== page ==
When I started getting into catholicism (in the broad sense – Roman, Eastern, Lutheran, Anglican, hadn’t decided yet) one of the things I found myself hoping for was that there’d be more information on the Saints.  Where did the twelve apostles go, besides Paul?  What did they do, and how did they die?  It was a naive hope, of course, because we’ve all got the same Bible, and the Bible is still the surest witness to the history of that generation.

We all have access to the same histories, too, which indicate the further stories all of the apostles, but some of that is legendary, and it’s often hard (if not impossible) to separate fact from fancy.  To some degree it doesn’t matter: if we know what kind of people the apostles were (thanks to the Bible) then we can infer the kinds of things they did, even if the details have gotten muddled over the centuries.

But we can’t teach as doctrine what history only assumes and the Bible doesn’t tell or infer… so how do we celebrate saints days like today’s?  We know nothing about Bartholomew’s activity in the Bible, and assuming he’s the same man as Nathaniel we’ve only got about one instance of Jesus even speaking directly to him (toward the end of John 1).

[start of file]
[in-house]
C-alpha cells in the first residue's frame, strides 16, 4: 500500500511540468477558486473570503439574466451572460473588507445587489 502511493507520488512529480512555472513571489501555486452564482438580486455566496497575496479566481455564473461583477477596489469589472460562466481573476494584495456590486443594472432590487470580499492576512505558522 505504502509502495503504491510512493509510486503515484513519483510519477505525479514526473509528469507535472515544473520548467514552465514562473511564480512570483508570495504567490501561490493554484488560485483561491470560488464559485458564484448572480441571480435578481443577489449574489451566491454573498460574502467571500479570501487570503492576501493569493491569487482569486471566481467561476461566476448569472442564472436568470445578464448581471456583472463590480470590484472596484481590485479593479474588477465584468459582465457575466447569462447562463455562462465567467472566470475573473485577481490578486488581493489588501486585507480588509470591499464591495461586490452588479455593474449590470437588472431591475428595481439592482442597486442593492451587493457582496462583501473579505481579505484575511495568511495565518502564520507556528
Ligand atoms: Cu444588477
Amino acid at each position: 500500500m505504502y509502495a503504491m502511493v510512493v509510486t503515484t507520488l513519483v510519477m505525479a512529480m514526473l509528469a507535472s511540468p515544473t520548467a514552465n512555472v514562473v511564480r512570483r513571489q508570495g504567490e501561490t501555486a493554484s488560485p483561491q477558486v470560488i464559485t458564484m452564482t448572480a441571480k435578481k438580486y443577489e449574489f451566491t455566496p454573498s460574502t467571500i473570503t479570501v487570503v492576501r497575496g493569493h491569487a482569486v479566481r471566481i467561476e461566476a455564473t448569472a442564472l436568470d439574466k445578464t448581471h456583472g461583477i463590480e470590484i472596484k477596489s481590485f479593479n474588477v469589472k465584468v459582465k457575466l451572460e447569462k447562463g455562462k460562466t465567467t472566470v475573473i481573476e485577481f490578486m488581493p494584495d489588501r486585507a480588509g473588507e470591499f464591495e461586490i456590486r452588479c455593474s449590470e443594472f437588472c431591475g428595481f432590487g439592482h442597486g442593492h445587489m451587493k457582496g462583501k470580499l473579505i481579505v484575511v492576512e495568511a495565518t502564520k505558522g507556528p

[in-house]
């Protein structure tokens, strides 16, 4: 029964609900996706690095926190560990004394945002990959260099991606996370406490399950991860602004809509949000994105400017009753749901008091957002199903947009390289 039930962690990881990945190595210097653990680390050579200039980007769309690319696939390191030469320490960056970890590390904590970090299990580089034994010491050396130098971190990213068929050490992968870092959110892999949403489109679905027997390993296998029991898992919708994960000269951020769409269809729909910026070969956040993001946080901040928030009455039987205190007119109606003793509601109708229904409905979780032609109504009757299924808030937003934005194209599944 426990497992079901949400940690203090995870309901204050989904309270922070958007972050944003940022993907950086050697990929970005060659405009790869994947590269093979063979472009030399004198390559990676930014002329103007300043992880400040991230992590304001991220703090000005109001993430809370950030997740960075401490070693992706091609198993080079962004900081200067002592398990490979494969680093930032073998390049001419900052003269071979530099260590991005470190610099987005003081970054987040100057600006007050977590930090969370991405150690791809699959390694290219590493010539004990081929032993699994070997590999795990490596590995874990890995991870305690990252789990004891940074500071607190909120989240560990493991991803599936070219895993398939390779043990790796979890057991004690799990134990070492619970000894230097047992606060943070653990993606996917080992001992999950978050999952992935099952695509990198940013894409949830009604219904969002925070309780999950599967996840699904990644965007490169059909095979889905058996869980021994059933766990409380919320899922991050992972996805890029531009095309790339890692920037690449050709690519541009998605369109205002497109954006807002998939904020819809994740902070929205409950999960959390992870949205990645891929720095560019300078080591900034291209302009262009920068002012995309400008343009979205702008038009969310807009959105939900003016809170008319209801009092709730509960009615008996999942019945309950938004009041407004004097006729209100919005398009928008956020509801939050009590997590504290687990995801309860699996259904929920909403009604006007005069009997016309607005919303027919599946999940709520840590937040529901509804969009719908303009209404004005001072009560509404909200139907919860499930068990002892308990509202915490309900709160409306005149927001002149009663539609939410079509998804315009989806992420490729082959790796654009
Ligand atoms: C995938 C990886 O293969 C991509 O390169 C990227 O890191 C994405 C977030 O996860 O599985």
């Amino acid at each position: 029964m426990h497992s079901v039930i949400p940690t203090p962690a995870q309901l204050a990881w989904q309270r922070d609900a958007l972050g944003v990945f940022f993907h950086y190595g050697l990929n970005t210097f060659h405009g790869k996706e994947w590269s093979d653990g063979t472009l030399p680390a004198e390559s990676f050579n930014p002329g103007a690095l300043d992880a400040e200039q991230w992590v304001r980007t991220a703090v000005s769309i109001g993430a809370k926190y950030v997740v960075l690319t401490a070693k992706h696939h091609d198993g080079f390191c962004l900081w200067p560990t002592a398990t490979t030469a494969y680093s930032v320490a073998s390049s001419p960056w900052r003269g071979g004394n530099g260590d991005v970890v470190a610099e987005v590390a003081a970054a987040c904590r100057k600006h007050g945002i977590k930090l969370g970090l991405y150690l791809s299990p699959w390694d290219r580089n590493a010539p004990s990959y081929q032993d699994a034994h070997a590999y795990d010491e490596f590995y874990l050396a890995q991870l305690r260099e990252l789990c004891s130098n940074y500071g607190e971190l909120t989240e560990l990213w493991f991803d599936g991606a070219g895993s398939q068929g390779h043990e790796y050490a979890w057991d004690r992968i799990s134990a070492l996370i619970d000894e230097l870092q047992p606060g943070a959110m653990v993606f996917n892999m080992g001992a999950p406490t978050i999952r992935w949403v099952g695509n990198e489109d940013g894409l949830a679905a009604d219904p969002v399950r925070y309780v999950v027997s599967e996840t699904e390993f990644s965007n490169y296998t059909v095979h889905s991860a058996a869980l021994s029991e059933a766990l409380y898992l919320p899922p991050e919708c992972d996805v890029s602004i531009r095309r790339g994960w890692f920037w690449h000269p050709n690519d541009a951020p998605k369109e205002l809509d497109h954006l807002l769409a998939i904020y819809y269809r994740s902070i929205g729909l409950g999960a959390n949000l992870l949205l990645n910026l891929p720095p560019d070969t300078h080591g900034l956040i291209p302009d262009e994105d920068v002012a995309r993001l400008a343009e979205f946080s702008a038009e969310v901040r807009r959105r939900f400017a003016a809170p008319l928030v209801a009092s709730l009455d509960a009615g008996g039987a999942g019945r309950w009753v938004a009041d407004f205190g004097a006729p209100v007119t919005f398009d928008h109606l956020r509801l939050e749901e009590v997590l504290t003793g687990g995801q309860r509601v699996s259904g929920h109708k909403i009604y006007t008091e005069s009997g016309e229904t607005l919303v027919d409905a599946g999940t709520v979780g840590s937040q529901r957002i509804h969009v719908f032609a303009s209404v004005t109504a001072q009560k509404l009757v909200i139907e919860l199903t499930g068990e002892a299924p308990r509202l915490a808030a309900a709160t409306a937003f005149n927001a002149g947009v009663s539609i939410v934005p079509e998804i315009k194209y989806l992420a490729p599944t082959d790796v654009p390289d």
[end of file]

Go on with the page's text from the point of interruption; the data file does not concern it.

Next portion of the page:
So what we do is have a Collect of the Day that’s more generic.  The wording is a little different between classic and modern prayer books but in this case the content is the same:

Almighty and everlasting God, who gave to your apostle Bartholomew grace truly to believe and to preach your Word: Grant that your Church may love what he believed and preach what he taught; through Jesus Christ our Lord, who lives and reigns with you and the Holy Spirit, one God, for ever and ever. Amen.

As you can see, we assert nothing specific about his life, only the generic fact that he believed and preached the Word of God, as did all the apostles, especially after the Day of Pentecost.  New-to-traditional-Christianity-me was disappointed at this sort of thing; I was unconsciously feeling the gnostic pull, hoping for secret knowledge and insight that was previously denied me in the generic non-denominational setting.  But it is good, in its own way, that we don’t know much about most of the apostles.  For the reason that we celebrate them isn’t for their own sake.  If that were so we’d need to know a lot about them… each would need his own biography in the Bible!  But we celebrate the saints for the sake of Christ.  We live by their light not because they shine like the sun but because they’re moons that reflect the sun’s light back toward us from another angle.  (This analogy has long been used of Mary, too, to the extent were you’ll occasionally see a moon associated with her in certain strands of iconography.)

So, with St. Bartholomew, the lesson is going to be generic but fundamental: let us love the Word which the apostles taught, and let us go and preach the same.

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